Conditional consent and mortal sin

If consent to commit a grave sin is conditional or situational, could that still be mortal (assuming there is full knowledge)?

For example: A man is tempted to steal a fancy car. He says, “If the car door is open, then I’m going to steal that car.” He consents to sin, and goes to check if the car is open. It’s locked. He wanted to steal it and intended to, but he didn’t force his way to do it.

Did he commit a mortal sin? Should he confess before receiving communion?:confused:

What complicates the scenario for me is the man could have stolen the car by breaking in, but he didn’t.

He is certainly guilty of covetousness for seriously dwelling on such a theft plan and should confess.

Remember three things in moral theology:
1.) Act
2.) Intent
3.) Circumstance

In your scenario, he has bad intent. Thus it is always wrong. So if your intent is bad, even if the act is good, then you can’t perform the act.

For you to commit an act without sin, you must perform a non-sinful act & have good intent.

Circumstance gets more complicated. But I’d explore that as well if you like.

Kindly - James

Yes.

  1. When does one commit a mortal sin?

1855-1861
1874

One commits a mortal sin when there are simultaneously present: grave matter, full knowledge, and deliberate consent. This sin destroys charity in us, deprives us of sanctifying grace, and, if unrepented, leads us to the eternal death of hell. It can be forgiven in the ordinary way by means of the sacraments of Baptism and of Penance or Reconciliation.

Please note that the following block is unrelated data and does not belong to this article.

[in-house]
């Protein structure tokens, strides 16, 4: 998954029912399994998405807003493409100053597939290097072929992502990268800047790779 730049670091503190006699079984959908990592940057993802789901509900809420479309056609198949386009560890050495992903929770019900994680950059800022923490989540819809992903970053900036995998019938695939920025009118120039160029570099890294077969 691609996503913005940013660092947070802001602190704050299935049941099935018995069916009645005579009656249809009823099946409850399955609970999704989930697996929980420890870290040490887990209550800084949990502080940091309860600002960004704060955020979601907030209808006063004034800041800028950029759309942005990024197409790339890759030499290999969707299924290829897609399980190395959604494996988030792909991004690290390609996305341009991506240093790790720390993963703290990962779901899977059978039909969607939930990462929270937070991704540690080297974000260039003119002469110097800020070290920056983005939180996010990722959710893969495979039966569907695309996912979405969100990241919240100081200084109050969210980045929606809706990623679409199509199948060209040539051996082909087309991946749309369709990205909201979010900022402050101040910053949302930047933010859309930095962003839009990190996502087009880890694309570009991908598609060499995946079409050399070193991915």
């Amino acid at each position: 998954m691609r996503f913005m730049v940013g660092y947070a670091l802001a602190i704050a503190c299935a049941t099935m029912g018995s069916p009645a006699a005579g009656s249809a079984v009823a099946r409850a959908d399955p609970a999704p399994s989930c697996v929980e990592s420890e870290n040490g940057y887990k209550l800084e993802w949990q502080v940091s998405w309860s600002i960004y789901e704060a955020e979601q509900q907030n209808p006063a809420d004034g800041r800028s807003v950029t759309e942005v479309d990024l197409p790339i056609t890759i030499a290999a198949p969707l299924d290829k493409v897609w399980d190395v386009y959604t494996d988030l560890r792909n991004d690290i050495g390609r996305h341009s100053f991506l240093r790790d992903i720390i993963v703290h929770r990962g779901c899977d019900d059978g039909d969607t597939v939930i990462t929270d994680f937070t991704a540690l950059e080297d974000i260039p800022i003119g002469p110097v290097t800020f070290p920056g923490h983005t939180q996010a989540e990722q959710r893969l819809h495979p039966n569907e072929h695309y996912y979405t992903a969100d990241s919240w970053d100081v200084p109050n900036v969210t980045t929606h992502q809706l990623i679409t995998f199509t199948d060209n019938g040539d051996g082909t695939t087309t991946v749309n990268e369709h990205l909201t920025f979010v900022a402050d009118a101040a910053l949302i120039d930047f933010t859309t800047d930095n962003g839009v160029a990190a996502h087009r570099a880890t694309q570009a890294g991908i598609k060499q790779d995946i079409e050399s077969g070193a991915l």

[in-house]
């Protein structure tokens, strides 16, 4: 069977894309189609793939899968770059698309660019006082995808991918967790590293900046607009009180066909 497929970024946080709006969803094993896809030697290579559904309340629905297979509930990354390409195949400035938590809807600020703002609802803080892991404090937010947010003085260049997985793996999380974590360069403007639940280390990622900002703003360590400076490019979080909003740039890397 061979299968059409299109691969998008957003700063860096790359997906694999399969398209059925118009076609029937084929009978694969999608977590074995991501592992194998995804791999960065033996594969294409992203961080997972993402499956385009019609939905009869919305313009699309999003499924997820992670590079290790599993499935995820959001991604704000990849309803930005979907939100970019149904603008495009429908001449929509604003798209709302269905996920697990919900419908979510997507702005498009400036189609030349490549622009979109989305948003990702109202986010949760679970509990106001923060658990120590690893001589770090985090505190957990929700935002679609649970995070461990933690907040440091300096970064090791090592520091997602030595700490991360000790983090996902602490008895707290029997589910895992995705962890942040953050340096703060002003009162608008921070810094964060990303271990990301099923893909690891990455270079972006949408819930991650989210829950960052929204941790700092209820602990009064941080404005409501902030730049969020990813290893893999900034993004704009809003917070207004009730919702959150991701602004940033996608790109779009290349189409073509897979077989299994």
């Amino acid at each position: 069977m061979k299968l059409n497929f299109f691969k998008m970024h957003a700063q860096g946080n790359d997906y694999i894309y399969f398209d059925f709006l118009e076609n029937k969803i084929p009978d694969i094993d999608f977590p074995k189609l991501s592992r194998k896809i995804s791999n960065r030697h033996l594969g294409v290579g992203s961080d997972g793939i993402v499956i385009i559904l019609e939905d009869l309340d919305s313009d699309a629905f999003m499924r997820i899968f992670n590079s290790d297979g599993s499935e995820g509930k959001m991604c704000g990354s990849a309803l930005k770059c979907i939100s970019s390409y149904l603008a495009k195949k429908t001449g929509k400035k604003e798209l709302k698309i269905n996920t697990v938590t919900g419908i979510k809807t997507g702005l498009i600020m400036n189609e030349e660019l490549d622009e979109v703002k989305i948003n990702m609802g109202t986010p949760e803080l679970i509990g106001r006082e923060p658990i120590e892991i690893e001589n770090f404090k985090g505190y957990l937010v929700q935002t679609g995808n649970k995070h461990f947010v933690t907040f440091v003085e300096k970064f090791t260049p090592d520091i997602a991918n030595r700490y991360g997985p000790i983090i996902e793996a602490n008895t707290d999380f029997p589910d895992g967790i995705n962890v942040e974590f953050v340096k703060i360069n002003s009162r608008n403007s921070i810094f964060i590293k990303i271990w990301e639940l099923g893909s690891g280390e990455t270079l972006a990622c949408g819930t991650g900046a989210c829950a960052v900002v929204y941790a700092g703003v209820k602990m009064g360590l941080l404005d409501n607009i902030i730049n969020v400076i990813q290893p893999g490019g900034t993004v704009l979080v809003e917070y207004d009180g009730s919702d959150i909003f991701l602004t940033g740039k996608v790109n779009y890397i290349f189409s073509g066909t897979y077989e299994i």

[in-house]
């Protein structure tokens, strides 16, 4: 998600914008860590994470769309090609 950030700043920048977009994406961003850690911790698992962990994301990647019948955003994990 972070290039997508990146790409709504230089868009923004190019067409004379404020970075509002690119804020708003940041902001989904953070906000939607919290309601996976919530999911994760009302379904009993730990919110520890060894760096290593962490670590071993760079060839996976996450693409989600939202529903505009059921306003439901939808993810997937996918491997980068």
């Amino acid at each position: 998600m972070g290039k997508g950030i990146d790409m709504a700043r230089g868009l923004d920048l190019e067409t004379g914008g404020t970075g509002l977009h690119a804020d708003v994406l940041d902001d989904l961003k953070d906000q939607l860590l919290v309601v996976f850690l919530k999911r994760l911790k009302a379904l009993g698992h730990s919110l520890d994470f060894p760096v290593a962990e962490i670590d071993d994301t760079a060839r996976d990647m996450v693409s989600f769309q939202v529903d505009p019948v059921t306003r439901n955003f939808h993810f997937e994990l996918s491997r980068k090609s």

1. When does one commit a venial sin?

1862-1864
1875

One commits a venial sin, which is essentially different from a mortal sin, when the matter involved is less serious or, even if it is grave, when full knowledge or complete consent are absent. Venial sin does not break the covenant with God but it weakens charity and manifests a disordered affection for created goods. It impedes the progress of a soul in the exercise of the virtues and in the practice of moral good. It merits temporal punishment which purifies.

vatican.va/archive/compendium_ccc/documents/archive_2005_compendium-ccc_en.html

The fact that the person does not carry out the external act due to being prevented --does not remove the mortal sin.

The fact that a person even repents prior to the external action does not remove the fact that they committed a mortal sin interiorly already. It is good the repented of course and they are now heading the right direction…(and the sin would be worse if they did it externally)

They choose something that was grave matter with full knowledge and deliberate consent.

Now a person in temptation can be a different matter…one must not confuse temptation with consent.

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